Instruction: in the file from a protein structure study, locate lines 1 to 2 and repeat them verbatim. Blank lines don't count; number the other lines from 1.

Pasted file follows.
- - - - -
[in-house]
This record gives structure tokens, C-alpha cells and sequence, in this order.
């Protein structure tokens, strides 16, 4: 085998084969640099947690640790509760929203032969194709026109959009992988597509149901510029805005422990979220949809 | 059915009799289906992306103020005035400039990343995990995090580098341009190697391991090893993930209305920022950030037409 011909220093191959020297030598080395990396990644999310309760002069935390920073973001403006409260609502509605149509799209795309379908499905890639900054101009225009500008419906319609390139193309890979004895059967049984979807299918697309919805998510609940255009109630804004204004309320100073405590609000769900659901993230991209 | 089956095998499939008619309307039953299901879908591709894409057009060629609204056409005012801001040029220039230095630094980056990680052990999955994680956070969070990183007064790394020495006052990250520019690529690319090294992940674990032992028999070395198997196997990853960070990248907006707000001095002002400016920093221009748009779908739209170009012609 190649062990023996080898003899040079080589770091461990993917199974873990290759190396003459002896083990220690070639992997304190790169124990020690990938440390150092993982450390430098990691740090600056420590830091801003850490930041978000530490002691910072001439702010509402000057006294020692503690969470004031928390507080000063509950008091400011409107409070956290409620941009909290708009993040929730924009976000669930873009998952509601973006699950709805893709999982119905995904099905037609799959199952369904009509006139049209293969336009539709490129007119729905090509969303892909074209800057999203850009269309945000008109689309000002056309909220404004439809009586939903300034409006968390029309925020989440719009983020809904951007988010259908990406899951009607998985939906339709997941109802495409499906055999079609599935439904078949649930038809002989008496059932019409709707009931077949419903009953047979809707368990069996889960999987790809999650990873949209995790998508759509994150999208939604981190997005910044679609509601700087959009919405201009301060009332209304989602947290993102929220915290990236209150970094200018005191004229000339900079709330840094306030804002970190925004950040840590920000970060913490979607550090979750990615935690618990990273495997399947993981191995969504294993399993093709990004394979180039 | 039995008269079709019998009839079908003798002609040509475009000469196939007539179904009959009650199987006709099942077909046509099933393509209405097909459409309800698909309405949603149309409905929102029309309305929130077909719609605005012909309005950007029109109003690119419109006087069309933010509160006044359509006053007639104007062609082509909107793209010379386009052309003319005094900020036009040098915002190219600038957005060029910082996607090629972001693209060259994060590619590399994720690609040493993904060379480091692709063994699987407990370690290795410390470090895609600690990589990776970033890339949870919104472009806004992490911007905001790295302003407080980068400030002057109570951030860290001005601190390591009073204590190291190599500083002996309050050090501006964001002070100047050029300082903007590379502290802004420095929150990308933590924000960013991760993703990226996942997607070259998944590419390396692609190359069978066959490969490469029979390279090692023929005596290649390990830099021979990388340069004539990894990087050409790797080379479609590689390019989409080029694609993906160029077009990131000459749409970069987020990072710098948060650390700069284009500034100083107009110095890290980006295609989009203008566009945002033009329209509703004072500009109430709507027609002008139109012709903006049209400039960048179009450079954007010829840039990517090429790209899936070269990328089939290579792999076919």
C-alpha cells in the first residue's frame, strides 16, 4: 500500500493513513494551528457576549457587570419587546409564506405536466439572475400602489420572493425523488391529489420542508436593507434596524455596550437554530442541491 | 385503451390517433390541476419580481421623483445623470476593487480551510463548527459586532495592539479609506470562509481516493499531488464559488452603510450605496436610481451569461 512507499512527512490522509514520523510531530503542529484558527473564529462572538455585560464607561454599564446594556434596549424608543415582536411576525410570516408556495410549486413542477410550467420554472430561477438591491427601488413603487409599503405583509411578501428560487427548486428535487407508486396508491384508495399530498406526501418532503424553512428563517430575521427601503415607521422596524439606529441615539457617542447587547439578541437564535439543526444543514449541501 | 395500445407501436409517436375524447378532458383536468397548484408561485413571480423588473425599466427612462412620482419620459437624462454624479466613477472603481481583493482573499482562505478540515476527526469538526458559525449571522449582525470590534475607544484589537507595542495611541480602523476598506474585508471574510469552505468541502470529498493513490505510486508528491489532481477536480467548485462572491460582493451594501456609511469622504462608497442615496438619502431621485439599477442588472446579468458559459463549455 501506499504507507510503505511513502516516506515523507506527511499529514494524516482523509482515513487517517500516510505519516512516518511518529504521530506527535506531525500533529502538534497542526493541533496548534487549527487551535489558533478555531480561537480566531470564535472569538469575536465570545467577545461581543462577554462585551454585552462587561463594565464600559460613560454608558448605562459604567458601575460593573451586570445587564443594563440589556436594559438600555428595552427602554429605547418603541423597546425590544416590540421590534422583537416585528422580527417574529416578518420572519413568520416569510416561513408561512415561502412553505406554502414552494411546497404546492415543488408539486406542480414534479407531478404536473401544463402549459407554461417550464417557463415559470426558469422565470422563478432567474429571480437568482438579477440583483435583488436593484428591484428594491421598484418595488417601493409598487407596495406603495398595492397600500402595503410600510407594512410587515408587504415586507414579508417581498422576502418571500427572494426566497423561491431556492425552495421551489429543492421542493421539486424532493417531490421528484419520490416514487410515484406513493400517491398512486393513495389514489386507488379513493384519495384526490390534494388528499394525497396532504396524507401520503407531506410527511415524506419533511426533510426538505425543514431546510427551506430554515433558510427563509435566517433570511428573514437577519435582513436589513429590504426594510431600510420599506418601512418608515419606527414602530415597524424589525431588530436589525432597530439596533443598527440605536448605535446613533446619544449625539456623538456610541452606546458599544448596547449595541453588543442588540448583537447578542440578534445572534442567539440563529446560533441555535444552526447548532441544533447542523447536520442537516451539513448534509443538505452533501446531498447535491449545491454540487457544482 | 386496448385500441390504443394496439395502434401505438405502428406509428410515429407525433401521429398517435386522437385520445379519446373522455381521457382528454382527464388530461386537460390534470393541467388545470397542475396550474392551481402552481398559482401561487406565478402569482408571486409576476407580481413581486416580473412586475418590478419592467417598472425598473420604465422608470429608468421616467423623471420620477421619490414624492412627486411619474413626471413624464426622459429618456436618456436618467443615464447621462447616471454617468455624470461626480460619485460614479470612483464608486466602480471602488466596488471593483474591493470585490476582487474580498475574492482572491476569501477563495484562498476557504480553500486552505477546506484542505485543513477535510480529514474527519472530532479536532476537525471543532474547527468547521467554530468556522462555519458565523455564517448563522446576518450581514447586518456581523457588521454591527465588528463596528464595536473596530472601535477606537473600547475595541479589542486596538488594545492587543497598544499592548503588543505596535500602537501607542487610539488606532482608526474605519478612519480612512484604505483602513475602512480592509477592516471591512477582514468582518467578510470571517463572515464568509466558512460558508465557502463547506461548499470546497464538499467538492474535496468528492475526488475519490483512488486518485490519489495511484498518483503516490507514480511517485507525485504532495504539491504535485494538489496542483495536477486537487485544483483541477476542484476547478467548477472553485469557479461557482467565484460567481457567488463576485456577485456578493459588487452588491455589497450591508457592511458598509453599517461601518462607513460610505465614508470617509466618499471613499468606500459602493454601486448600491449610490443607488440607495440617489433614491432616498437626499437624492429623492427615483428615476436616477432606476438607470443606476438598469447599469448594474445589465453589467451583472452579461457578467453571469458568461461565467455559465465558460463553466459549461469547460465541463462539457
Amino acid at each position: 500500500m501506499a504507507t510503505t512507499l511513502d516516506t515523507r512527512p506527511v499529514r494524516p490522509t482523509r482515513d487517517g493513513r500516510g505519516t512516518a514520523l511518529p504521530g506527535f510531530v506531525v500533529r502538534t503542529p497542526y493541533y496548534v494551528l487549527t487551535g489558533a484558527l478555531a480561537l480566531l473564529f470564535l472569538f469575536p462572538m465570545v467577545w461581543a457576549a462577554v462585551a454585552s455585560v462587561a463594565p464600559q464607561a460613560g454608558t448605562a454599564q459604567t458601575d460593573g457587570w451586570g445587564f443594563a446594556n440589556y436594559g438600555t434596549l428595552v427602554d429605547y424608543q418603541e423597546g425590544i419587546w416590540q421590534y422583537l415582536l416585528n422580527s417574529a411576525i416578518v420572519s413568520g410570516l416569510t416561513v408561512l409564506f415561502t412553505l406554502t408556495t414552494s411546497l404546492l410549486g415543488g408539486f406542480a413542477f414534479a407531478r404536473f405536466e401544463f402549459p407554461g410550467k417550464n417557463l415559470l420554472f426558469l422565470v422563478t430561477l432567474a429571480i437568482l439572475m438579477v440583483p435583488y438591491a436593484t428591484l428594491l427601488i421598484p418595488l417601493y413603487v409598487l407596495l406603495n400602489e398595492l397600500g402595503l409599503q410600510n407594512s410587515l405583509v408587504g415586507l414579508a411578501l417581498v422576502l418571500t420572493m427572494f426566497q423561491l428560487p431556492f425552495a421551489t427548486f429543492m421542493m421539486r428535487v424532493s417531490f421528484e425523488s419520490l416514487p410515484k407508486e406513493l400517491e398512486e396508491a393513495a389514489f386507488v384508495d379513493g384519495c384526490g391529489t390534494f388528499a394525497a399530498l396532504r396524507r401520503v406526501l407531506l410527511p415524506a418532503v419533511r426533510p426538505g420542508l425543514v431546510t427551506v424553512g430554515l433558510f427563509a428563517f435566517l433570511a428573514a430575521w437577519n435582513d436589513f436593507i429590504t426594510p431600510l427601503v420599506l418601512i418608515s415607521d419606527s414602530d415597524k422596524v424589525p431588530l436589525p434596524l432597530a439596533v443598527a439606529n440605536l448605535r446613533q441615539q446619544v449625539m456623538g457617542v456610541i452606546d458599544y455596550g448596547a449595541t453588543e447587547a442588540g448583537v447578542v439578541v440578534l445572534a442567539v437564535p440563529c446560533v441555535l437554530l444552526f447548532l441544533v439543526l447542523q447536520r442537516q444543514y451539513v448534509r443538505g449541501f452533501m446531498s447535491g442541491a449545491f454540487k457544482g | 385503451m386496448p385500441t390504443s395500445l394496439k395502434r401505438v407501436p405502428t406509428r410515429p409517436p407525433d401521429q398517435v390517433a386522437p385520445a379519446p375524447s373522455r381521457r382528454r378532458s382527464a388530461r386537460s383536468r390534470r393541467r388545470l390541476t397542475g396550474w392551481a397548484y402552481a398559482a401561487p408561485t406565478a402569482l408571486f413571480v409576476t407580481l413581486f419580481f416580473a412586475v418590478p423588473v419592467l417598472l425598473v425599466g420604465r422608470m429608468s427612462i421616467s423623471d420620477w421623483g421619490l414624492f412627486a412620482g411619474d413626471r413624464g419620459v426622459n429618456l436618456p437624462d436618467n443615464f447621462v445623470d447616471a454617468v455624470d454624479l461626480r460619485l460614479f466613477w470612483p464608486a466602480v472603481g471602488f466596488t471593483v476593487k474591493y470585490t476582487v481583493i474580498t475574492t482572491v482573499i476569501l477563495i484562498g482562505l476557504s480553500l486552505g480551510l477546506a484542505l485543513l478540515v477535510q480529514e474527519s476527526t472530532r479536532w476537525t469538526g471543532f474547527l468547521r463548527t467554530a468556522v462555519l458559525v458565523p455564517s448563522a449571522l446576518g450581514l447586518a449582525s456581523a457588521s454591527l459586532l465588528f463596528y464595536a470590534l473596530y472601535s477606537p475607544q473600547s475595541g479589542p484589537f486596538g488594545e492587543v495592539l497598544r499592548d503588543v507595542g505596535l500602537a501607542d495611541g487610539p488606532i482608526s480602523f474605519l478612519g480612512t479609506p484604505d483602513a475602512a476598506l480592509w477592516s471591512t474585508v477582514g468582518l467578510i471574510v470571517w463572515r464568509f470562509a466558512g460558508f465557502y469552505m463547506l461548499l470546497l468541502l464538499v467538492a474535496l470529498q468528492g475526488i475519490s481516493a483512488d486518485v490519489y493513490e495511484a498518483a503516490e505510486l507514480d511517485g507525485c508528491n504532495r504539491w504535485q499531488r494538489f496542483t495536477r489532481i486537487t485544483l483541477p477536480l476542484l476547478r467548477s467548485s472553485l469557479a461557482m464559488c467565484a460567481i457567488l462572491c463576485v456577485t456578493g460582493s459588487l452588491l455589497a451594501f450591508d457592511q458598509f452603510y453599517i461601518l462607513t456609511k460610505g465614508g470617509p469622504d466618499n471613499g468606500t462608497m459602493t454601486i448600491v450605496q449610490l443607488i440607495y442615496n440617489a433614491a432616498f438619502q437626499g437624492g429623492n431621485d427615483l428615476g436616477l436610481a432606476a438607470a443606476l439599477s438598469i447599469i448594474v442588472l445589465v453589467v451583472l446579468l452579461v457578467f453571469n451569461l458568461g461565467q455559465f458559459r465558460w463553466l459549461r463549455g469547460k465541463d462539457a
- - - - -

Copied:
[in-house]
This record gives structure tokens, C-alpha cells and sequence, in this order.